I hit the top of the climb at the 30 minute mark and was very happy that it was done. Problem is the descent is not much better than the climb. It is even steeper as it is in excess of 19% and the road is in very poor shape with frost heave damage and just poor maintenance. As a result of this and the general curvyness of the road you cannot just let it go and fly down the mountain. I was basically white knuckleing it.

On Rt 16 Heading towards Pinkham Notch

I made the turn onto Rt 16 in Jackson, NH and headed North towards Pinkham Notch. I was about 10 mile from the finish or so at this point. It was still getting colder and the wind was still increasing which now was going to be more of a problem as this section of road was more exposed. After about another mile the rain started. It was mostly a heavy mist, almost like riding in a cloud. This continued for the next 5 miles or so. By the time I had gotten to the Dana Place Inn the rain had subsided but this was the beginning of the last climb. In this climb you gain more elevation than you did up to this point in the race.


The race info tells you that the bike portion is 18 miles with 2,000 feet of climbing. Well my gps begs to differ, and so did my legs. From the beginning of the race my heart rate was pretty much pegged. Every time I looked down I could see it in the high 160's or 170's. I knew that for a race I was hoping to finish in under 90 minutes I could have some problems. Well at about the 17 mile mark I started to feel some cramping in both of my calf muscles. I knew that if they seized up I was done and would not make it to the end very well as I still had some climbing to go. I grabbed an Accel gel and ate that quickly with some water and then shifted into a taller gear and stood and climber for about a minute. This helped a lot and I was able to avoid any major problems.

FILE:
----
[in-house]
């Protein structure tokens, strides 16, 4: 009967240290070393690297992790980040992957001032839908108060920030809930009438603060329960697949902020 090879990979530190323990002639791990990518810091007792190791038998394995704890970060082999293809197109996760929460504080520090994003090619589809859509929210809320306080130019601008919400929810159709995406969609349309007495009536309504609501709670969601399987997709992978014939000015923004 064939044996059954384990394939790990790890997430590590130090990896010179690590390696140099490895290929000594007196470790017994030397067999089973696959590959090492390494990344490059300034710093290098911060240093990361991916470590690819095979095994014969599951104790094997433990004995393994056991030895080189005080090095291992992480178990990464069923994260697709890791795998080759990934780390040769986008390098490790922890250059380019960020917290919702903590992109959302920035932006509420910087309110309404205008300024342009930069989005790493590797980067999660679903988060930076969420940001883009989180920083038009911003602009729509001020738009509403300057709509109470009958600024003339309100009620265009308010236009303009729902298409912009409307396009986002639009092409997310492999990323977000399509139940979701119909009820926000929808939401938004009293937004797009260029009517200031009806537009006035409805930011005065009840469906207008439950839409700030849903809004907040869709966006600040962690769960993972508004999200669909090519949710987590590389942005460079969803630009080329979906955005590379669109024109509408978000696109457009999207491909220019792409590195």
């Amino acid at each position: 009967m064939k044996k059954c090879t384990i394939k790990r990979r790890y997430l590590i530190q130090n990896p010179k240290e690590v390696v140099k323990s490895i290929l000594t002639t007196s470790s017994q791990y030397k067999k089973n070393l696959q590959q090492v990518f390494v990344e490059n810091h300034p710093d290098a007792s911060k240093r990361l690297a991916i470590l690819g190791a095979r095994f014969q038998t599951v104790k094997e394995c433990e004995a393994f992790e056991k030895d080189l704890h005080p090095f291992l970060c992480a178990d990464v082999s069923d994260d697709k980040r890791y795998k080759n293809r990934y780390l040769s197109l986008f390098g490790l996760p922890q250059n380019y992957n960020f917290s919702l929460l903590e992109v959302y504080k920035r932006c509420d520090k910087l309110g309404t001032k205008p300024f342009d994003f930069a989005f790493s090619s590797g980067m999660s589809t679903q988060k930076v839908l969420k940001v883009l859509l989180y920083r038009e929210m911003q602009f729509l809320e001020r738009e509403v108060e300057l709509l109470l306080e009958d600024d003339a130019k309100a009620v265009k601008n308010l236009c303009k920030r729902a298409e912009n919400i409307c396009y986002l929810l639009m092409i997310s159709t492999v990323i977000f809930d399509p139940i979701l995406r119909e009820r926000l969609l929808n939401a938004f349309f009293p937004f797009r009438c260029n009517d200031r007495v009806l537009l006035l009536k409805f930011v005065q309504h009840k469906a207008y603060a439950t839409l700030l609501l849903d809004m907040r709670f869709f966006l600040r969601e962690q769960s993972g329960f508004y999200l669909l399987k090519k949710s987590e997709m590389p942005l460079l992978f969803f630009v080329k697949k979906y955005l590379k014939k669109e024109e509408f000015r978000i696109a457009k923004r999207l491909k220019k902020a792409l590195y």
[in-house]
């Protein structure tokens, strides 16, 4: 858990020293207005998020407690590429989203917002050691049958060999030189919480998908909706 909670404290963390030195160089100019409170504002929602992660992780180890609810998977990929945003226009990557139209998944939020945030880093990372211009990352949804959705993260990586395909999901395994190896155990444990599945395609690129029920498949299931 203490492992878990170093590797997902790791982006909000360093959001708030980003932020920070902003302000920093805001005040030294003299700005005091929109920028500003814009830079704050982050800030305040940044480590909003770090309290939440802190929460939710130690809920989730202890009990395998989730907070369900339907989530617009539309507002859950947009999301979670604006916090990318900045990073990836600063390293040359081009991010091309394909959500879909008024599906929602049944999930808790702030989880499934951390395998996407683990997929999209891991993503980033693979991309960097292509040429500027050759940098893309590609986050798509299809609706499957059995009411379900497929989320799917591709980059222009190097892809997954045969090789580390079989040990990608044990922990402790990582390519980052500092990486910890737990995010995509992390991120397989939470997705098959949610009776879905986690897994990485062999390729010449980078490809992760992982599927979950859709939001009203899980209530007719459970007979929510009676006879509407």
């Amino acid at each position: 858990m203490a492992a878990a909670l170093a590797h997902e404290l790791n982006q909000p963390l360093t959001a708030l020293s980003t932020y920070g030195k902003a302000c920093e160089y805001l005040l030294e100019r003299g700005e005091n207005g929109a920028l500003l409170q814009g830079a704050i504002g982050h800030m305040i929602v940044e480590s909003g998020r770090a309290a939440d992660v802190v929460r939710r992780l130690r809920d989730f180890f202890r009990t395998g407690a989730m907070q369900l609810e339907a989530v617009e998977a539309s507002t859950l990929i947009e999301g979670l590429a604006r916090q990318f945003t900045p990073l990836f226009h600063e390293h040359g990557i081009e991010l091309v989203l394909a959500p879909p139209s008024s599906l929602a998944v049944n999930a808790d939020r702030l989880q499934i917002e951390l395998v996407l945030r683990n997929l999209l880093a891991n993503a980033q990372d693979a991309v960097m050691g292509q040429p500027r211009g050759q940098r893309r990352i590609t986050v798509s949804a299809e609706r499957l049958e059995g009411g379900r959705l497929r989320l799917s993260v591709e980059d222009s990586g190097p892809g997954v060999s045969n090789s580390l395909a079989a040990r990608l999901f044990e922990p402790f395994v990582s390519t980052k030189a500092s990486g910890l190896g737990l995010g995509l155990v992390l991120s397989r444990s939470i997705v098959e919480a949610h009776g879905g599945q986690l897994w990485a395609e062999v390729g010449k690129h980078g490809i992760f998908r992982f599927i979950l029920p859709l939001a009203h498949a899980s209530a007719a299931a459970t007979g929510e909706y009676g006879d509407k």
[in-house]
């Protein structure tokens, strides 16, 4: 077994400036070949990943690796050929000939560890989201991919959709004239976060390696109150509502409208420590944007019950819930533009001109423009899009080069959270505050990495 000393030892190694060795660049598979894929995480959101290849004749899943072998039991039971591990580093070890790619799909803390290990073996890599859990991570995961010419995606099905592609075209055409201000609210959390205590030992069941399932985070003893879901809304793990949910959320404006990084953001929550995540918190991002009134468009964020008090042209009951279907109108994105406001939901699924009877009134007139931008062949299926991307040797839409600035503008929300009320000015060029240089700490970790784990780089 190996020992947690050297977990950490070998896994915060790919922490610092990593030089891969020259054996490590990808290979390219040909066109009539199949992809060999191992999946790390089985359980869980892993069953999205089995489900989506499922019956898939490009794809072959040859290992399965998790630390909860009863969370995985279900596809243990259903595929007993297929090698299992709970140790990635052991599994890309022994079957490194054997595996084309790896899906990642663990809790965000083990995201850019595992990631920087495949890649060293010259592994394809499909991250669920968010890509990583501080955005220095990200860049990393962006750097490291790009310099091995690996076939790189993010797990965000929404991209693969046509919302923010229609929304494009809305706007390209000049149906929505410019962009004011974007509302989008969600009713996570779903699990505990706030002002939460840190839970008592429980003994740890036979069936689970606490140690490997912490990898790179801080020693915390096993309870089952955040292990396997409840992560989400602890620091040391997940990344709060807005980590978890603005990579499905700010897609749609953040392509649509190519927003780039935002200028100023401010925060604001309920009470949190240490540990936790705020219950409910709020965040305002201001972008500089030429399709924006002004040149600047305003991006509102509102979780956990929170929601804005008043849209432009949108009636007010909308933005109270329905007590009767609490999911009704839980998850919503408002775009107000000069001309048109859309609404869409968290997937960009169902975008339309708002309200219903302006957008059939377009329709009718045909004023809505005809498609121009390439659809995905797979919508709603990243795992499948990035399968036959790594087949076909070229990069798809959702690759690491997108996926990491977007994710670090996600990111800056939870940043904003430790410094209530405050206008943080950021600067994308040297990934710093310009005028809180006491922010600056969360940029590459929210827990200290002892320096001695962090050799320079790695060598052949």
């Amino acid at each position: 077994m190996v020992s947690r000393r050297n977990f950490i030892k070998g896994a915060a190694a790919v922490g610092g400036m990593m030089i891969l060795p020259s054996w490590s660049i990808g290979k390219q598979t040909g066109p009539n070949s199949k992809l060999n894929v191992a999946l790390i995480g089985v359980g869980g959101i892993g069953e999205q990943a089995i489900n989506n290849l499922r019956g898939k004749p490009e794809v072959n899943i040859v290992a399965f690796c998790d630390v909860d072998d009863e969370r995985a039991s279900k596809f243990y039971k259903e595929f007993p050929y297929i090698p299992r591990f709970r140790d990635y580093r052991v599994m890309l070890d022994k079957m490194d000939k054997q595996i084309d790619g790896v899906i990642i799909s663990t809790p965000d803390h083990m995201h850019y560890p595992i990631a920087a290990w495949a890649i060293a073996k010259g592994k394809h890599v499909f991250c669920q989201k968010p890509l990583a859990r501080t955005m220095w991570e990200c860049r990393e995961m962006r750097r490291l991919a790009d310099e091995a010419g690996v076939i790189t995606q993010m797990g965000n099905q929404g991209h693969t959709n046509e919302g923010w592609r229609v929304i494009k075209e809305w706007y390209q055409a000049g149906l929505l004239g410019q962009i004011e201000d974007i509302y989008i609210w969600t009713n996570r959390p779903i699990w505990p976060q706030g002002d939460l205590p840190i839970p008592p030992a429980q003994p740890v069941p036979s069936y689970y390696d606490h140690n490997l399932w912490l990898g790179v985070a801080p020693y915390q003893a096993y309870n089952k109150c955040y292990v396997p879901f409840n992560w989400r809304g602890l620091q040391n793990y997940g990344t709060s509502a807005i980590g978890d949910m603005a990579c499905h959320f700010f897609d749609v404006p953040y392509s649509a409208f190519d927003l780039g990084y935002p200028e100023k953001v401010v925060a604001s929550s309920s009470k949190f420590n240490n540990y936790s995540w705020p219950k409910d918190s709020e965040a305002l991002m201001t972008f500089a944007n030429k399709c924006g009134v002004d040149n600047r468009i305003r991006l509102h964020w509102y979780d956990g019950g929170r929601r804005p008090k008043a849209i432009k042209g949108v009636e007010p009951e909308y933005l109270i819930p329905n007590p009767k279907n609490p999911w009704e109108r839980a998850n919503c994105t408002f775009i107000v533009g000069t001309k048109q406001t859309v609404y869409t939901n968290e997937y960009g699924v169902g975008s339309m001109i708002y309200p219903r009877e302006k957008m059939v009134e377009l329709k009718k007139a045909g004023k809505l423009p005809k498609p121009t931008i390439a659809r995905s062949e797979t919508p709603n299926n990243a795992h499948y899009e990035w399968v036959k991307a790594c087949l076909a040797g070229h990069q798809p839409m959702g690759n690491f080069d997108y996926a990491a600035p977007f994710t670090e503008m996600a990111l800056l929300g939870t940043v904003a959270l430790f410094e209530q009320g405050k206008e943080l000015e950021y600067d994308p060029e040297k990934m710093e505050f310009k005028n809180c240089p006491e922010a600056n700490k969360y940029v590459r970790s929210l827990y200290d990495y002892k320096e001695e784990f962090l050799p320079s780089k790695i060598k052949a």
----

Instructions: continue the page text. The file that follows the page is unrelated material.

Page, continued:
By this time I was at Dead mans Curve and almost to the top of the climb. I had just passed a couple more people and was fighting to keep a guy behind me from passing. He had more in his tank than I and made it around me as we crested the summit. The last mile or so is basically flat so it was a good sprint to the exchange. As I approached the line I looked for my teammate to tag so she could start the hike but she was not there. I rode in and got off my bike and was getting a bit nervous as there was no way I was hiking up to the base of the headwall. After a couple minutes she appeared and we tagged as she explained her parking issues delayed her. Either way I was very glad to be done and off the clock.

Inferno Elevation


So my goal was to do it in under 90 minutes. I met that as I finished with a 1:24:45 total time. I was mostly pleased with that. The ride turned out to be 18.5 miles and almost 2,600 feet of climbing. Below is the rest of the data from the Garmin Edge 305.

Summary Data

Total Time (h:m:s) 1:24:45 4:34 pace

Moving Time (h:m:s) 1:24:40 4:34 pace

Distance (mi ) 18.54

Moving Speed (mph) 33.9 max.

Elevation Gain (ft) +2,581 / -1,109

Avg. Heart Rate 171 bpm Zone 5.1

Temperature (°F) 24.8°F avg. 24.8°F high

Wind Speed ( mph) WNW 31.1 avg. WNW 47.2 max.

Maximum Ascent Grade 16.1%

Maximum Descent Grade -19.4&

Heart Rate Data Avg Low High
Heart Rate (%max) 91 73 97
Heart Rate (zone) 5.1 3.3 5.7
Heart Rate (bpm) 171 138 183

Special thanks to The Red Jersey for the pre-race tune up on my bike. It was flawless, thanks Carl.

I was very glad that my new Team Bikeman.com kit had arrived the week earlier for this race. I definitely needed the fleece knickers and long sleeve jersey.

First race down and the next is about 3 1/2 weeks out. Another Road race Hill Climb TT event,
Crank the Kanc
.

A fun little 21 mile time trial event to the top of the Kancamagus Pass. A long uphill ride with a nasty finish.
Kanc Elevation

Better get back out and ride some more hills.

JJ

2 comments:

bluecolnago said...

that sounds like a neat event. 6 miles in a kayak? it hurts to think about it.

Erin said...

HI! When you road in the Inferno, where you on road tires or cyclo-cross? I am racing in it this April 2011. What was in your kit?